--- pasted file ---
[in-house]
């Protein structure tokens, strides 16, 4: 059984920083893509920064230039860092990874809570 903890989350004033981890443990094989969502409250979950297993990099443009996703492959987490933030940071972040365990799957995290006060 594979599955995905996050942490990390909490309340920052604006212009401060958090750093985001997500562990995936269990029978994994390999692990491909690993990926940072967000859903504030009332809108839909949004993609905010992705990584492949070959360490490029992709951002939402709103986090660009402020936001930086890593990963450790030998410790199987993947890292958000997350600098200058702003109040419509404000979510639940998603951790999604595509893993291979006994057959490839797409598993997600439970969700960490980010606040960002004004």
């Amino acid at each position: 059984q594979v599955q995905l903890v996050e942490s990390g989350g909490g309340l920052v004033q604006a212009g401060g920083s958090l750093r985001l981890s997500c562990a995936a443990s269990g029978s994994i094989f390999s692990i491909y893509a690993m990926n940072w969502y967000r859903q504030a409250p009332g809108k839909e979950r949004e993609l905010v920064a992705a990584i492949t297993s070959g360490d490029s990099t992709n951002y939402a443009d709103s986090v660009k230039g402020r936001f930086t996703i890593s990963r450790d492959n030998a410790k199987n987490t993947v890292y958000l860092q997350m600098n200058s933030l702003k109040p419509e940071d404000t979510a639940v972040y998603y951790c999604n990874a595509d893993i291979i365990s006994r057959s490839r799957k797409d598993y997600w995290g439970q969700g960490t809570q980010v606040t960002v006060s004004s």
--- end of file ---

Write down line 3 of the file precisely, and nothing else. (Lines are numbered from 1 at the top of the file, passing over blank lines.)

């Amino acid at each position: 059984q594979v599955q995905l903890v996050e942490s990390g989350g909490g309340l920052v004033q604006a212009g401060g920083s958090l750093r985001l981890s997500c562990a995936a443990s269990g029978s994994i094989f390999s692990i491909y893509a690993m990926n940072w969502y967000r859903q504030a409250p009332g809108k839909e979950r949004e993609l905010v920064a992705a990584i492949t297993s070959g360490d490029s990099t992709n951002y939402a443009d709103s986090v660009k230039g402020r936001f930086t996703i890593s990963r450790d492959n030998a410790k199987n987490t993947v890292y958000l860092q997350m600098n200058s933030l702003k109040p419509e940071d404000t979510a639940v972040y998603y951790c999604n990874a595509d893993i291979i365990s006994r057959s490839r799957k797409d598993y997600w995290g439970q969700g960490t809570q980010v606040t960002v006060s004004s």